Criminal Possession of a Forgery Device
The exact language of New York Penal Law 170.40 states says that a defendant is guilty of Criminal Possession of a Forgery Device, a class “D” felony, if he:
a) makes or possesses with knowledge of its character any plate, die or other device, apparatus, equipment or article specifically designed for use in counterfeiting or otherwise forging written instruments, or:
b) with intent to use, or to aid or permit another to use, the same for purposes of forgery, he makes or possesses any device, apparatus, equipment or article capable of or adaptable to such use.
The circumstances where defendant can be found with a forgery device are extensive. A defendant can get caught making a forgery device, actually using a forgery device, just in possession of a forgery device, having a forgery device delivered to him or her, or being involved in the transit of a forgery device, as well as other circumstances.
In cases where Criminal Possession of a Forgery Device is involved, it’s not unusual to have a large number of other defendants who did or may have played a role in a larger operation. Because of this, it is important to quickly get involved with an attorney who knows and understands this complex New York law, who can immediately assess the larger “playing field” of the multiple defendant case and help a defendant make excellent, timely choices that are in a defendant’s best interests.
The types of devices used in forgery can range from a very high quality photo-reproduction machine, to a comprehensive and collected set of all fonts and stamps used on documents of consequence (deeds/contracts/diplomas), to a signature copying machine, credit card forgery equipment, and equipment that can be used to artificially age or tint in order to enhance document authenticity.
Types of documents that forgery devices may be used to create include checks, contracts, identification cards and immigration papers, prescriptions, birth certificates, diplomas, social security cards, credit cards, passports or even works of art.
Under New York and federal law, related criminal acts to Possession of Forgery Devices are Forgery, Possession of Forged Documents, Counterfeiting, and Possession of Counterfeiting Devices, Criminal Possession of a Forged Instrument, Larceny, Attempted Larceny, Theft by Deception, Fraud and Identity Theft.
Getting charged with Criminal Possession of a Forgery Device in New York should cause any defendant to take immediate notice because a conviction of this class “D” felony could lead to imprisonment up to seven years, as well as fines and other costs.
Conviction of a class “D” felony can cause delay or denial of later efforts to obtain state licenses in certain professions, bar individuals from doing business with the state in certain industries, or even cause a defendant currently employed to lose a job due criminal background check obligations.
All crimes that cause financial injury or harm to others can also involve restitution, or repayment of financial loss caused to an individual by the criminal act of another.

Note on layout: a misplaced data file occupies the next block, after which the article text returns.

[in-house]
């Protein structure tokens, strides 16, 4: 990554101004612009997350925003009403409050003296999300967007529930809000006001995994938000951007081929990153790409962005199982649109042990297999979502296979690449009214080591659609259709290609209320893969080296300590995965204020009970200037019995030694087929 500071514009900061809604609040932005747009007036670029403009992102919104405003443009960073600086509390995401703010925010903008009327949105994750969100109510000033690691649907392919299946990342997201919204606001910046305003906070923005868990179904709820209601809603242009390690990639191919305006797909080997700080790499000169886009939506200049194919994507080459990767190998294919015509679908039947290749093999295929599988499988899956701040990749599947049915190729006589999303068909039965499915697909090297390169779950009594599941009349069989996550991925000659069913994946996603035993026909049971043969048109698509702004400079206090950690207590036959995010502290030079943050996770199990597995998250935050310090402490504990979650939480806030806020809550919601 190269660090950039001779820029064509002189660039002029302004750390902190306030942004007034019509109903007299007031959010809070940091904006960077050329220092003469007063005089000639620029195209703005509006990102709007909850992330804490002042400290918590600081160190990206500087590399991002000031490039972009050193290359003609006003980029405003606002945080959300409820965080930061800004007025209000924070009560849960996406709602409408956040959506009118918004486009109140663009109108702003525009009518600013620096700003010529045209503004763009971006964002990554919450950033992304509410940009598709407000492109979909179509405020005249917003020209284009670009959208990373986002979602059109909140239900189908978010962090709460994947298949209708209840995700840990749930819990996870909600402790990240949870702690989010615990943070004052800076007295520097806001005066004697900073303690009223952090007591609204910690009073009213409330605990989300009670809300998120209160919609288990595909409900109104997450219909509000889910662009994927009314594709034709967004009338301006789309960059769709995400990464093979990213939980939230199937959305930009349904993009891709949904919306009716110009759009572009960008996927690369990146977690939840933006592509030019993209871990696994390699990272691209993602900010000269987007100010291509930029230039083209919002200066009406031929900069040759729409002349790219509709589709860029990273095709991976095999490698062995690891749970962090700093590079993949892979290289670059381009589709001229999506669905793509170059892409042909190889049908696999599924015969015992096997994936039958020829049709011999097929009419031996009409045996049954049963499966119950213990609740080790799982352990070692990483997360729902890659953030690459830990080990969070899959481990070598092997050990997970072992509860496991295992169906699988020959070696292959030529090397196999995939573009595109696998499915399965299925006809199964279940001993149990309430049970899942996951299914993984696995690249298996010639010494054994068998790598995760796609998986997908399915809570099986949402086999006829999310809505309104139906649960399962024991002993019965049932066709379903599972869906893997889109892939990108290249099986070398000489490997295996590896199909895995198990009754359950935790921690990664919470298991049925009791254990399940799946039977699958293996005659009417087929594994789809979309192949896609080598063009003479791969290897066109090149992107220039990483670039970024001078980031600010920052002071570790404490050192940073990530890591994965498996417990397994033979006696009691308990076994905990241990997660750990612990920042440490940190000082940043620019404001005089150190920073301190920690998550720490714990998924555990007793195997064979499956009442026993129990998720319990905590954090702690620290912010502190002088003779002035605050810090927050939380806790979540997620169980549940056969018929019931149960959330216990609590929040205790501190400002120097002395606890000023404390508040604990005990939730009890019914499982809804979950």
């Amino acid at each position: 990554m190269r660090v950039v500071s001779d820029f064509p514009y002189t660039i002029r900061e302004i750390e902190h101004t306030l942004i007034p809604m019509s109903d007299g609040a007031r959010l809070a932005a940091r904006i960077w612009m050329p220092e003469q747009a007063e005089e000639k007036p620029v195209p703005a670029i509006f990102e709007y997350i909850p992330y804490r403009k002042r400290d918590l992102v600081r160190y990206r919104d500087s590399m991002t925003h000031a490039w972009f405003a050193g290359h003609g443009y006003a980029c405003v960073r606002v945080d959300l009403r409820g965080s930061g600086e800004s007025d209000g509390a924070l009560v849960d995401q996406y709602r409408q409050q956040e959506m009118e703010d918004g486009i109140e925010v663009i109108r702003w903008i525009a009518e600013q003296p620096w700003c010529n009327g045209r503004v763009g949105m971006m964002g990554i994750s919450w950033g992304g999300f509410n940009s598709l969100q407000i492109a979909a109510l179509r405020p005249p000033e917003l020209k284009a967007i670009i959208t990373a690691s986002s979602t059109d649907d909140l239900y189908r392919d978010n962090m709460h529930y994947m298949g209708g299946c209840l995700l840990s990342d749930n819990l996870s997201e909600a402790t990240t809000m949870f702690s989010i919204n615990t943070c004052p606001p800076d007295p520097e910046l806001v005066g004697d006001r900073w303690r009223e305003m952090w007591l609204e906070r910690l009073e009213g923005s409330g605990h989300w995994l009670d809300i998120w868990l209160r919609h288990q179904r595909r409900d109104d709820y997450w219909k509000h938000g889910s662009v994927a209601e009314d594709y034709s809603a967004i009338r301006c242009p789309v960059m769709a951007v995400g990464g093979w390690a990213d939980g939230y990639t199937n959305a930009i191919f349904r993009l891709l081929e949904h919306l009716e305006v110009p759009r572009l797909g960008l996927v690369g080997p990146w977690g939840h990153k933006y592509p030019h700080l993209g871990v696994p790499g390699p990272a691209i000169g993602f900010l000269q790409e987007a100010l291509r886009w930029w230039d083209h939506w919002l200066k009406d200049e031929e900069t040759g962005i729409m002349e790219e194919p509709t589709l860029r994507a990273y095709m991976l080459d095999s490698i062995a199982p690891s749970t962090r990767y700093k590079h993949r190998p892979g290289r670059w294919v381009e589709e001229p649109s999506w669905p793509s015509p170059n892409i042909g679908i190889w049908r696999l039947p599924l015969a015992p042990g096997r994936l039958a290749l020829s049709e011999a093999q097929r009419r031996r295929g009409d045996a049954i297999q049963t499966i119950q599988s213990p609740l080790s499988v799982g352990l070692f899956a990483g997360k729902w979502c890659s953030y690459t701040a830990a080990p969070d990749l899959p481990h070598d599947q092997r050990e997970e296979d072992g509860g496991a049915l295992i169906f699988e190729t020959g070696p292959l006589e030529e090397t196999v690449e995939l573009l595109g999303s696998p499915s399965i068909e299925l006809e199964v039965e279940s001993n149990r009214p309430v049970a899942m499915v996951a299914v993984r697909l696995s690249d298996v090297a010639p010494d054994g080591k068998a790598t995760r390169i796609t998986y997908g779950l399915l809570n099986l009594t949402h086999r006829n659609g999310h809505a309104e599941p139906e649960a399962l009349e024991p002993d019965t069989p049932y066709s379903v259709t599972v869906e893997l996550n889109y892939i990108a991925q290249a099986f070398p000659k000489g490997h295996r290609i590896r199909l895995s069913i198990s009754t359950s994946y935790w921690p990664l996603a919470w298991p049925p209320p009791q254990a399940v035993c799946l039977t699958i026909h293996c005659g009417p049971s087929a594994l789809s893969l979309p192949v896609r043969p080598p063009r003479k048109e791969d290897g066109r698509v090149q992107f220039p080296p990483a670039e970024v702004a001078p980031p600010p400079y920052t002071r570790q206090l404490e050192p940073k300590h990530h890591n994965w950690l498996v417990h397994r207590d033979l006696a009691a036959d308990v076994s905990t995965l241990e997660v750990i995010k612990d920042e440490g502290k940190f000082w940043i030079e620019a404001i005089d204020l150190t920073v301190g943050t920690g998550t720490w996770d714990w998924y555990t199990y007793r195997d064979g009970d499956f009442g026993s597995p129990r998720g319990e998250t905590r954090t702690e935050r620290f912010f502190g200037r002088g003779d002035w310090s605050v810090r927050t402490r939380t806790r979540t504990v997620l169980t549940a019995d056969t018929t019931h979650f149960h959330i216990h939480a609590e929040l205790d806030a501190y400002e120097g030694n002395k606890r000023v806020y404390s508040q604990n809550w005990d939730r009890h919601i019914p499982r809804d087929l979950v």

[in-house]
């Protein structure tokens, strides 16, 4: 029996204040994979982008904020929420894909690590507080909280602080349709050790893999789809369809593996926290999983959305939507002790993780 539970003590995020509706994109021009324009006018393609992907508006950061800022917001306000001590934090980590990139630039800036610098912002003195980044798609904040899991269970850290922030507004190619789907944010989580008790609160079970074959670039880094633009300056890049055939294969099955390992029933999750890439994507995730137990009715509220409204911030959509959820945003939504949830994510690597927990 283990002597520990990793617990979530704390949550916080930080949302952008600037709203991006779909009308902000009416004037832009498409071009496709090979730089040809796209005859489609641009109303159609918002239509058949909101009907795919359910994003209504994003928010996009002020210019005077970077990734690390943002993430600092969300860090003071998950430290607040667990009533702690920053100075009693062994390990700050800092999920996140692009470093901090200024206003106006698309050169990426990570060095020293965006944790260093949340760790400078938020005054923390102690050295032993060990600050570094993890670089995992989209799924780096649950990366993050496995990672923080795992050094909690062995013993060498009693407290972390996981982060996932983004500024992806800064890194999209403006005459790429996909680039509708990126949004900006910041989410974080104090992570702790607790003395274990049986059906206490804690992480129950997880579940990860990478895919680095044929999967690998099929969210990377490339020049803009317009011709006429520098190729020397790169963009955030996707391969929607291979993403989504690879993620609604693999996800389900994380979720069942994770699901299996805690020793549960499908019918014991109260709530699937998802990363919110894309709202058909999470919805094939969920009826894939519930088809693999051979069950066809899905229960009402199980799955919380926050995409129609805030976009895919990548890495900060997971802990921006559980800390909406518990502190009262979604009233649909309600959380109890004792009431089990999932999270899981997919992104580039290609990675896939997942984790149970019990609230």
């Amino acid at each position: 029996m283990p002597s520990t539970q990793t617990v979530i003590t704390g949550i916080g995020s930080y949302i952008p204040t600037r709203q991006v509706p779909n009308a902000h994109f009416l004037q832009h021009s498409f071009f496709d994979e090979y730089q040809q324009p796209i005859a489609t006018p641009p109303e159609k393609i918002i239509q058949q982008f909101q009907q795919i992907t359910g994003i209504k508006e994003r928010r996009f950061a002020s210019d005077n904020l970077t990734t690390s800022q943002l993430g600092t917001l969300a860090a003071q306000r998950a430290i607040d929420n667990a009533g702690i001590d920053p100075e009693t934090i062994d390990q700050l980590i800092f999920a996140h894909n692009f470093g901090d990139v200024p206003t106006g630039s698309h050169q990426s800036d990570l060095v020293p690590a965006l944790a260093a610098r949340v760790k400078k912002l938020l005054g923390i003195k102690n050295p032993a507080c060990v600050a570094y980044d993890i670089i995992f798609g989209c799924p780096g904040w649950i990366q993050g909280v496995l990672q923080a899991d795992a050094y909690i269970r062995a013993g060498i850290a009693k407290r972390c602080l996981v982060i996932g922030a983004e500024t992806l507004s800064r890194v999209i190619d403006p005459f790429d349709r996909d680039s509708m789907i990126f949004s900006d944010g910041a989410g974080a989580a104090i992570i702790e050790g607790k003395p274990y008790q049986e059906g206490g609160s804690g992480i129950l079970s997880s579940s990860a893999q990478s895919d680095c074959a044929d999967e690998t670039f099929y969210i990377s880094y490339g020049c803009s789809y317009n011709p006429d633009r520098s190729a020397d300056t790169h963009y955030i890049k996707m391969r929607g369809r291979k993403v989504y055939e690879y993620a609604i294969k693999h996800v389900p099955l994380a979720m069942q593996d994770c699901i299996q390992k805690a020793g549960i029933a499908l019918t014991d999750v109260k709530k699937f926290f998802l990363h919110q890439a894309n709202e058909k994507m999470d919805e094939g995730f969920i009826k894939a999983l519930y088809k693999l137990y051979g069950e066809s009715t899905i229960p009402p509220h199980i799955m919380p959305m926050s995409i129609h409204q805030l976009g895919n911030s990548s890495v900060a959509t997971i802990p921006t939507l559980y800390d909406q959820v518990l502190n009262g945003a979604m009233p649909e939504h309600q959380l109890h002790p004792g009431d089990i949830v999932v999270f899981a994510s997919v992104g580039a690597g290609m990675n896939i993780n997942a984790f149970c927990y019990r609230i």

There are many circumstances where a defendant could be charged with Criminal Possession of Forgery Devices and have a perfectly good defense. For example, a defendant might have been asked to hold something for a friend, or possibly even picked up something from a relative, or from a garage sale that was not known to be a forgery device, but then it was used by someone else for forgery.
Also, there are forgery devices that can have dual-use purposes, such as high quality copy machines, or manual signature copiers that sometimes people used to sign candidate names for political campaigns brochures and leaflets.
This type of defense, the “innocent possession” defense, can provide an excellent defense for an owner of a printing shop, for example, that gets unfortunately caught up in a forgery operation not of his own making.
In all of these noted examples, a defendant would not be aware of the nature of the device, or not be aware that the device was being used for forgery, so the statute’s “knowing” requirement would be undercut and possibly impair the state’s case.
In these circumstances, it could take the recommendations and guidance from a good lawyer to help a defendant navigate the shifting sands evidence within the criminal justice system.
The biggest difference between the state and federal laws regarding Criminal Possession of a Forgery Device is that the federal statutes are usually applied to prosecute people or organizations that work on a larger, multi-state scale, if not multi-country scale. These often involve larger scale forgery operations involving immigration documents, credit card forgery, or even forgery of artistic pieces on an international dimension.
One of the federal equivalent laws is codified in US Code 18 U.S.C. Section 474, involving possession of a forgery device which is “any plate, stone, or other thing” used for the purposes of forgery.
One of the most high profile cases of forgery in the US public eye recently was Frank Abagnale, Jr., who flew around the country in high style pretending to be a Pan Am airlines pilot or other airline crew. He both manufactured and passed bogus checks worth over $2.5 million that were cashed in major cities around the country. Then, he would disappear and morph into personas in other professional fields, including a teacher, a doctor and an attorney. The 1980 autobiography of Abagnale was made into a blockbuster movie in 2002 starring Leonardo DiCaprio and Tom Hanks.